St. Patrick’s Day is more white than green for the Mid-Atlantic
Happy St. Patrick’s Day
Beware! *A Leprechuan Warning for Monday*
This St. Patrick’s day is off to a white start for many in the Mid-Atlantic.
Nearly six inches of snow reported this morning in Washington DC. This is a traffic camera view from 5:15am EDT. You can click here for a live look at the traffic cameras in the DC area.
Here are some notable snowfall totals.
District of Columbia: 1WNW Wasnhington: 5.8″ 3:30am
Reagan National Airport 3.8″ 2:00am
BWI Airport 5.8″ 2:00am
More snow totals from the National Weather Service here:
The top total we could find so far this morning was over a foot, 13.5 inches near Singers Glen, Virginia. Here’s a link to the Eastern Region Headquarters interactive map for the latest snow totals.
Full Worm Moon
Thanks to Aaron Weidner for the image below, who snapped this from Bluefin Bay on Saturday night as the Full Worm Moon was rising over Lake Superior! Nice picture!!
According to Space.com, the full worm moon gets it’s name from:
“Mar. 16, 1:08 p.m. EDT: Full Worm Moon —In this month the ground softens and the earthworm casts reappear, inviting the return of the robins. The more northern tribes knew this as the Full Crow Moon, when the cawing of crows signals the end of winter , or the Full Crust Moon because the snow cover becomes crusted from thawing by day and freezing at night. TheFull Sap Moon, marking the time of tapping maple trees, is another variation.“
Today’s Forecast: Weather
I found this gem on the Anchorman Facebook page… Enjoy!
2 fairly large areas of low pressure will be impacting parts of the country through the early/middle part of the week. The first of which will be situated across the Eastern Seaboard on Monday with heavy snow still ongoing across parts of the Mid-Atlantic Region. The second storm will be starting to take shape across the Upper Midwest/High Plains. By Tuesday, that northern storm will have bigger impacts on the Upper Mississippi Valley by Tuesday.
According to NOAA’s HPC 3 day precipitation forecast, the heaviest moisture will be found in the southeastern part of the country. The maximum of nearly 2″ to 3″+ will be aided by heavy rain and thunderstorms. The northern flank of the heavy precipitation band will be in the form of snow near the D.C. area. There is also a fairly decent swath of precipitation from the Pacific Northwest to the Upper Midwest. Some of this precipitation will also be in the for of heavy snow!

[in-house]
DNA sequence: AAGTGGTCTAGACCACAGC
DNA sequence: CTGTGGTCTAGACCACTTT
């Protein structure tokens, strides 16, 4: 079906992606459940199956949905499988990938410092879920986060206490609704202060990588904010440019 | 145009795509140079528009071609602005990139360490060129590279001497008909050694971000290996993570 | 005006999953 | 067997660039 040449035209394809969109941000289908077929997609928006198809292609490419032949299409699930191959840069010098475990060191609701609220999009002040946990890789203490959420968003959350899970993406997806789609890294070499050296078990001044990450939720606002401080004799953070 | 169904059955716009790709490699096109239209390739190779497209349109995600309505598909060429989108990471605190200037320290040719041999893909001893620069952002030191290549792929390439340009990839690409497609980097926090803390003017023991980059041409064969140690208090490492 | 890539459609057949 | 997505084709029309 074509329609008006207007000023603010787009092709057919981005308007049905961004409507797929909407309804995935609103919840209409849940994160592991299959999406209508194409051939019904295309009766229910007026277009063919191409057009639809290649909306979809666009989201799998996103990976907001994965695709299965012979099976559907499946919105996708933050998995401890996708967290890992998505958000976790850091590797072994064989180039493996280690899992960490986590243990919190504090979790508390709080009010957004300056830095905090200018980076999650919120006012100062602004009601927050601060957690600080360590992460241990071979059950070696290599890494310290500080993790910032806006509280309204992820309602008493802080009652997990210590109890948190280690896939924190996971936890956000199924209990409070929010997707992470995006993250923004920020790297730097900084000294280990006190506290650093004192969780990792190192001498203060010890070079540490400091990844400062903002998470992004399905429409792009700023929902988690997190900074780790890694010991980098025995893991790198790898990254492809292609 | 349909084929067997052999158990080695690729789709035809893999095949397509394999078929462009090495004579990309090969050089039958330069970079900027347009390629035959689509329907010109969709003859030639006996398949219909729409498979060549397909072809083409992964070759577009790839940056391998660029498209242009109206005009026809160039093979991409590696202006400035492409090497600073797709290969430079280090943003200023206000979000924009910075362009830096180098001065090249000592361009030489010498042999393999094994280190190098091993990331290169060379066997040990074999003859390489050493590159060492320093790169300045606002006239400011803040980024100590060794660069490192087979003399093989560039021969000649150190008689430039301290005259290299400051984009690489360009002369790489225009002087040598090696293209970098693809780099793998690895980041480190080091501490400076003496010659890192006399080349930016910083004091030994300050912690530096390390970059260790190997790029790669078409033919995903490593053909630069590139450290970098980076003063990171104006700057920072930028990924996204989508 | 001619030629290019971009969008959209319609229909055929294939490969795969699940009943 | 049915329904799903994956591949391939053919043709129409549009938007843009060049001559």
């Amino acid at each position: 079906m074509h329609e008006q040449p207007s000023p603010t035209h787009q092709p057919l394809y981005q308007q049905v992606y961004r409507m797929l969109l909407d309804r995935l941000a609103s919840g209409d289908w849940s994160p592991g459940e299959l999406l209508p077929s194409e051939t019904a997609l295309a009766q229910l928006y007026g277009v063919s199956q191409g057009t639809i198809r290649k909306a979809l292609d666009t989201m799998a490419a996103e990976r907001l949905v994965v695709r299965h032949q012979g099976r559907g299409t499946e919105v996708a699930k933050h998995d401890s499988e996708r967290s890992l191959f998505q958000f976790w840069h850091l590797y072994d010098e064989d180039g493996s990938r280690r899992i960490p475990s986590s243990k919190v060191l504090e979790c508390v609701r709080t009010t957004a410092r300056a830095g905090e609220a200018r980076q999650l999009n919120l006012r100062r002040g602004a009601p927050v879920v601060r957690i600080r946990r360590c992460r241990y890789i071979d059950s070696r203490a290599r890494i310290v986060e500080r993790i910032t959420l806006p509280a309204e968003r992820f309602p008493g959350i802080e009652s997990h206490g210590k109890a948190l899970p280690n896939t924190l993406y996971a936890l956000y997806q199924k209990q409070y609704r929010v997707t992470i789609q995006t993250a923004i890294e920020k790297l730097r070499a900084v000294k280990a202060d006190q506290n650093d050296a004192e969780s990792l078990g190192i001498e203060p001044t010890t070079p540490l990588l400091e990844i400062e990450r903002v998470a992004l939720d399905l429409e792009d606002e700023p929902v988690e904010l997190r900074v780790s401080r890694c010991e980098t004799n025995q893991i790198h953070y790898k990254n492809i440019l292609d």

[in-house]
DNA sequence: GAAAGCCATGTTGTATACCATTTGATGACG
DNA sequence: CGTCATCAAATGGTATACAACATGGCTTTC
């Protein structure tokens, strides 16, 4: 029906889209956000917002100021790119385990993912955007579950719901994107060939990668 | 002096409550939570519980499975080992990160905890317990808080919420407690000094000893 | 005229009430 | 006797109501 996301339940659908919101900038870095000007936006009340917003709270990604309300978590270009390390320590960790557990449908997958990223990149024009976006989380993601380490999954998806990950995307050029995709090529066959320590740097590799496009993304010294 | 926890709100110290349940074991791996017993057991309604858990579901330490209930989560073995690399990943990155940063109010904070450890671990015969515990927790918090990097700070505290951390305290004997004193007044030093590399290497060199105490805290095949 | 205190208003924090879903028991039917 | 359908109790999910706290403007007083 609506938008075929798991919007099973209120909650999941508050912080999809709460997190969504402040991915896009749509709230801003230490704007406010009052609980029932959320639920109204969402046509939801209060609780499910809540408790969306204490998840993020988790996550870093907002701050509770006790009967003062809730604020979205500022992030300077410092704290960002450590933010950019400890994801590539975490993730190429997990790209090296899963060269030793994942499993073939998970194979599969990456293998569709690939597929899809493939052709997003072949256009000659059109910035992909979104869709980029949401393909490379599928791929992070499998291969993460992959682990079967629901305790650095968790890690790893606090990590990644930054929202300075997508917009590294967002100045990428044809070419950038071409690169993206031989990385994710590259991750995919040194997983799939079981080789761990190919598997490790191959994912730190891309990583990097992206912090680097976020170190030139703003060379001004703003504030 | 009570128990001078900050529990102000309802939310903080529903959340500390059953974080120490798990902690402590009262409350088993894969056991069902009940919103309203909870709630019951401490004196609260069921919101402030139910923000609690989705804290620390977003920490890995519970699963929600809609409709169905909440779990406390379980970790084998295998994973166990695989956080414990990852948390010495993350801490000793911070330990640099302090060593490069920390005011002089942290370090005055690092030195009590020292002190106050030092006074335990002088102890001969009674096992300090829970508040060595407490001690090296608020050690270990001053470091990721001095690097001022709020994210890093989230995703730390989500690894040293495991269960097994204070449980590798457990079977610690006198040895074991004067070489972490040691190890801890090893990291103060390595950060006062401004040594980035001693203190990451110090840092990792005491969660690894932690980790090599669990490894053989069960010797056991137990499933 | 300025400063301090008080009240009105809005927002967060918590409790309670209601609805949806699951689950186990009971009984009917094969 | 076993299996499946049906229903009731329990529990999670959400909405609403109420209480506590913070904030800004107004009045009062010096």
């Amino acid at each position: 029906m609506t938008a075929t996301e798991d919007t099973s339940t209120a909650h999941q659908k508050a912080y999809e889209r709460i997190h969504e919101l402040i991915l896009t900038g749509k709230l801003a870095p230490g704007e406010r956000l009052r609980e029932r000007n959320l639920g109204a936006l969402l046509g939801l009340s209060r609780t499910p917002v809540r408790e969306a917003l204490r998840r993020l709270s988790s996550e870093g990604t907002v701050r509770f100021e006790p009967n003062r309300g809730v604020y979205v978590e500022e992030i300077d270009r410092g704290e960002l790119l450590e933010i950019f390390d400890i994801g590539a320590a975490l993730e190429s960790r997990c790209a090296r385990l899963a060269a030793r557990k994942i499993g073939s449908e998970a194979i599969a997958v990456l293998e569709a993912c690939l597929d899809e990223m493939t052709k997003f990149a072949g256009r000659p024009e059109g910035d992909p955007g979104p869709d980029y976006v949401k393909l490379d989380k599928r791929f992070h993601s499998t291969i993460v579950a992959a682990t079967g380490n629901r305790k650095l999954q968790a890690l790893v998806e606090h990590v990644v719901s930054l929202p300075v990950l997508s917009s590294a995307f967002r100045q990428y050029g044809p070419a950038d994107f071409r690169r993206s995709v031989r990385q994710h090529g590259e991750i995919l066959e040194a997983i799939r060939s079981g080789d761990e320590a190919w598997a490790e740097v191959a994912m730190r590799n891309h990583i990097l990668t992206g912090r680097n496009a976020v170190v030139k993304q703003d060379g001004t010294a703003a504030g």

Winter Weather Headlines
The winter weather headlines with storm #1 will still be in place across the Mid-Atlantic Region through midday Monday. There is a chance of nearly 4″ to 10″ of snow through that time period. Also note the winter weather headlines that have been posted in the Northwest. That is from a secondary storm system that will eventually be responsible for several additional winter weather headlines across the Upper Midwest through midweek.
You can check out the WeatherNation Interactive Map for details on the all of the watches, warnings and advisories.
Here are some great stats that have been compiled for the D.C. area by my good friend Jacob Wycoff from WeatherBug – Great stuff Jacob! Thanks!
Average snowfall is 15.4”
2014 we’ve had 23.1”
Past seasonal snowfalls:
We haven’t seen 23” in one season since 2009-2010, when we got 56.1”.
We recently broke our 1,090 days long snow drought of no snowfalls over 2 inches on 21 January. Since then, we’ve 3 snowfalls over 2 inches. Nothing for nearly 3 years, then 3 within 2 months.
Hi – 56°
Low – 38°
It hasn’t been an especially brutal winter like 2009-10, but it has been long and cold. The past three months, we’ve been below averages temperatures.
Feb: – 1.2°
Cherry Blossom festival starts on March 20th and runs through April 13th.
Peak bloom, defined as 70% are open, will be April 8-12, as forecast by the National Park Service. Snow is not expected to adversely affect the blossoms, nothing more than pushing peak bloom back a few days.
Here was the view from the Washington Monument from Sunday early evening prior to the snow moving in.
(Webcam courtesy: EarthCam)
Monday Severe Threat
The best chance for any severe weather looks to be confined to places along and just east of the cold front Monday. This front will be placed in central Florida.
Here’s the severe thunderstorm outlook from NOAA’s SPC:
WIDESPREAD CONVECTION IS FORECAST TO BE ONGOING FROM THE SERN ATLANTIC COAST SWWD ACROSS NRN FL AND INTO THE GULF OF MEXICO…WITH SHOWERS AND THUNDERSTORMS EXPECTED TO STREAM CONTINUALLY NEWD ACROSS THIS SAME ZONE THROUGH THE DAY — RESULTING IN PERSISTENT HEAVY RAINFALL ACROSS THE NRN FL VICINITY. ALONG AND AHEAD OF THE LEADING EDGE OF THE CONVECTIVE BAND…A MOIST BOUNDARY LAYER WILL AID MODEST DIURNAL DESTABILIZATION WHICH — COMBINED WITH SUFFICIENT SHEAR SUPPORTED BY 50-PLUS KT MID-LEVEL WSWLY FLOW — SUGGESTS SOME RISK FOR ISOLATED/DAMAGING GUSTS WITH A FEW STRONGER CONVECTIVE UPDRAFTS. SOMEWHAT GREATER SEVERE RISK MAY EVOLVE OVERNIGHT — AS THE UPPER SYSTEM APPROACHES AND A GRADUALLY STRENGTHENING SURFACE LOW MOVES ACROSS THE PENINSULA. AS BACKGROUND ASCENT STRENGTHENS…A MORE LINEARLY ORGANIZED/VIGOROUS CONVECTIVE BAND MAY RESULT…YIELDING CONTINUED SEVERE RISK — PRIMARILY IN THE FORM OF DAMAGING WINDS — THROUGH THE END OF THE PERIOD.
Well, well, well… what’s new. Not too surprising that according to NOAA’s 8 to 14 day temperature outlook, the eastern two-thirds of the nation look to be much colder than average through the end of March. UGH!
Thanks for checking in and have a great week ahead! Don’t forget to follow me on twitter @TNelsonWNTV